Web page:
Tuesday, August 11, 2009

Beers to be Cloned or Bettered!

Last week I picked up the current edition of Brew Your Own magazine as something to read while chilling out by the pool and enjoying the Virginia evening sunshine. On a side note, we have had fantastic weather here since arriving from South Carolina, temperatures in the mid 80s (high 20s for my European readers), and almost wall to wall sunshine. Ideal for sitting by the pool and reading.

Anyway, back to beer, this edition has a selection of clone brews for both the all grain and extract with grains brewer, which got me thinking about the beers in this world I would love to eventually learn to "clone". So far in my homebrewing ventures I have mainly messed around with established styles, such as the smoked chocolate porter I did last time round.

Even so, here are a few of the beers I would love to clone - on that basis that I can't buy the original here in Virginia:

  • Wrassler's XXXX from the Porterhouse in Dublin, a simply magnificent stout which I could happily spend a rainy afternoon pouring down my throat, while watching the rugby.
  • Samurai IPA from Kocour back in the Czech Republic - what a flavourful and drinkable beer that was, and a great beer to drink almost daily in my last month in Prague.
  • Kout na Šumavě's entire range, in particular the 10˚.
  • Schumacher Alt - had it in Berlin at an arts festival, love at first sip.

One beer I either want to emulate or better is the English Pale Ale from Primátor, which was Mrs Velkyal's favourite beer when back in Prague, so to have something of that merit would be a cap in the feather!

7 comments:

  1. I picked up a compendium of clone recipes a while back, which I'm pretty sure BYO produced. Lots of good stuff in there.

    Which sets up my next topic quite nicely: how about a we collaborate on a giant batch of Timothy Taylor Landlord?

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  2. Oo-er missus!!! Timothy Taylor Landlord would be a grand beer to clone.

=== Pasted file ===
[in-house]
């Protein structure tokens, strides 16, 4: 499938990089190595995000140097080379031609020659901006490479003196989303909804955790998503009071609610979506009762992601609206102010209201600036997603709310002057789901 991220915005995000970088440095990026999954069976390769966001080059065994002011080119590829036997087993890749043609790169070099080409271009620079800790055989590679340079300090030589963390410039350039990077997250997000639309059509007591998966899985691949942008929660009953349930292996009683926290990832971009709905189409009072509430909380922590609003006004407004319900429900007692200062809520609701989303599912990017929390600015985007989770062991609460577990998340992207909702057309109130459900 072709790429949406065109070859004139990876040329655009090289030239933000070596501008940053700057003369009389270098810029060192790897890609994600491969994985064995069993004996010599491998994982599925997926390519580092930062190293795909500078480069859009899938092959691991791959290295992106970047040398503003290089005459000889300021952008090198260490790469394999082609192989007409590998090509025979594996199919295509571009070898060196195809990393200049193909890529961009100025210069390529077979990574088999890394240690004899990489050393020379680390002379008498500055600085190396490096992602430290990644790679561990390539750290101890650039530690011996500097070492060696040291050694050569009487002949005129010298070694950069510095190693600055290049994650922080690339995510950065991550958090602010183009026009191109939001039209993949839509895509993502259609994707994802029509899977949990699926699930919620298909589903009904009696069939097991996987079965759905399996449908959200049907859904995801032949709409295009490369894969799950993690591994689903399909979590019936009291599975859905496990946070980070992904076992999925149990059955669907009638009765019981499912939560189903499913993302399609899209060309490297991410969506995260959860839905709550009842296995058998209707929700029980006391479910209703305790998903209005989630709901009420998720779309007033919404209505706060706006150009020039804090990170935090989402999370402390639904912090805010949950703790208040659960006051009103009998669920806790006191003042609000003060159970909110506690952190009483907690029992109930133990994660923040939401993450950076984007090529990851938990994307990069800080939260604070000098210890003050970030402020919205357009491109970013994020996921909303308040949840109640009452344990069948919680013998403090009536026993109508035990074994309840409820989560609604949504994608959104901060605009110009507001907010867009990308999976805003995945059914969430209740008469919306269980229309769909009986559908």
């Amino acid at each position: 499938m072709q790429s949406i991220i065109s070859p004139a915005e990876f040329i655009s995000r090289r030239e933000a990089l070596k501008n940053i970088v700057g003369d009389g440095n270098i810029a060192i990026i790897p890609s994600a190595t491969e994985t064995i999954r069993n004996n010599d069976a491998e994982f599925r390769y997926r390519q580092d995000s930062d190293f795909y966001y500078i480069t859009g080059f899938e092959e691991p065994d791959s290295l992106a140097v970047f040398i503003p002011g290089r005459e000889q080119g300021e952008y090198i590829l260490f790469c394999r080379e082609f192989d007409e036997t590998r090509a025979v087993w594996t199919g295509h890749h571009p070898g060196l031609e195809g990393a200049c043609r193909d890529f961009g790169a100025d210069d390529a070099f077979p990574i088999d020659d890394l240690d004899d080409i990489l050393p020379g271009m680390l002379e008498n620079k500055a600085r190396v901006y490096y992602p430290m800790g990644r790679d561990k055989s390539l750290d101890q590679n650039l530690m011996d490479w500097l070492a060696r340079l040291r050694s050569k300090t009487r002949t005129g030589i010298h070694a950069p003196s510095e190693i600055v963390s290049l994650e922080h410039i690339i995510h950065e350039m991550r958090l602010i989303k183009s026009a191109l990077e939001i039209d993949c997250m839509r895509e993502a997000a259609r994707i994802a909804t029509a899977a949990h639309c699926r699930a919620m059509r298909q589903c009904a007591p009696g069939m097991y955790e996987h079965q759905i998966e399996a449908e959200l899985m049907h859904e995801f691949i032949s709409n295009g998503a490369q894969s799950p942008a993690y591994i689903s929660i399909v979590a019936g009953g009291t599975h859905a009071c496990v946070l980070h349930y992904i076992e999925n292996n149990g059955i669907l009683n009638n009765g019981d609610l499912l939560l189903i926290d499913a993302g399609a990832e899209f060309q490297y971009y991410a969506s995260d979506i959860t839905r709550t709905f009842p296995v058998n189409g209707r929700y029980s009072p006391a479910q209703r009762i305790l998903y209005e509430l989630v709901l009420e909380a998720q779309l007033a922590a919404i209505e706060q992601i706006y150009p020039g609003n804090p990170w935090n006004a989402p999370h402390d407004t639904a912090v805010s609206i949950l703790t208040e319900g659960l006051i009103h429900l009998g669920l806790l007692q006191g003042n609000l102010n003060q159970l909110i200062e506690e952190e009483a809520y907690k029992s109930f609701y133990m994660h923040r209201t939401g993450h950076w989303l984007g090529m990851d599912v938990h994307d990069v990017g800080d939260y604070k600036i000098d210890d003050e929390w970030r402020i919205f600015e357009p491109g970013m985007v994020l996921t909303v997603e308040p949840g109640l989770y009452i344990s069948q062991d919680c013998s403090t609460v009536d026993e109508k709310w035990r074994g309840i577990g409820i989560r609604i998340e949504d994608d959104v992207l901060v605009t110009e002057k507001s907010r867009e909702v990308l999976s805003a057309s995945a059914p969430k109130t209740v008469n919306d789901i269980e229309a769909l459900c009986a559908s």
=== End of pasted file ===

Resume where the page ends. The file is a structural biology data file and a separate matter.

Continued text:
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  3. Wrasslers? Dead easy: take a bucket of Galena, stick your head in it, and you're done.

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  4. What are your plans for a lagering facility? We've made delicious lagers, but they're rough round the edges (we flatter ourselves that they're authentically Franconian...) because we don't have decent temperature control.

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  5. I think the lagers are something I will have to consider for later in the year when the storage room is cooler.

    When I start doing lagers I want to do a proper triple decoction mash, and of course use Saaz hops in an attempt to recreate a good Czech pilsner.

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  6. For Pilsner's or Lagers and if doing small batches. Buy an old refrigerator and a thermometer. Work to get it so it hold the steady temp you need and temp is no longer a problem. Used this when I was in the states and unless your power goes out you have no fluctuation of temp. You also need the space to run this though.

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  7. I am planning to get a fridge for lagering when I start to make them, as well as for cold conditioned ales like Alt and Kolsch. Also planning on using polypins for dispense to cut down on the number of bottles floating around the place.

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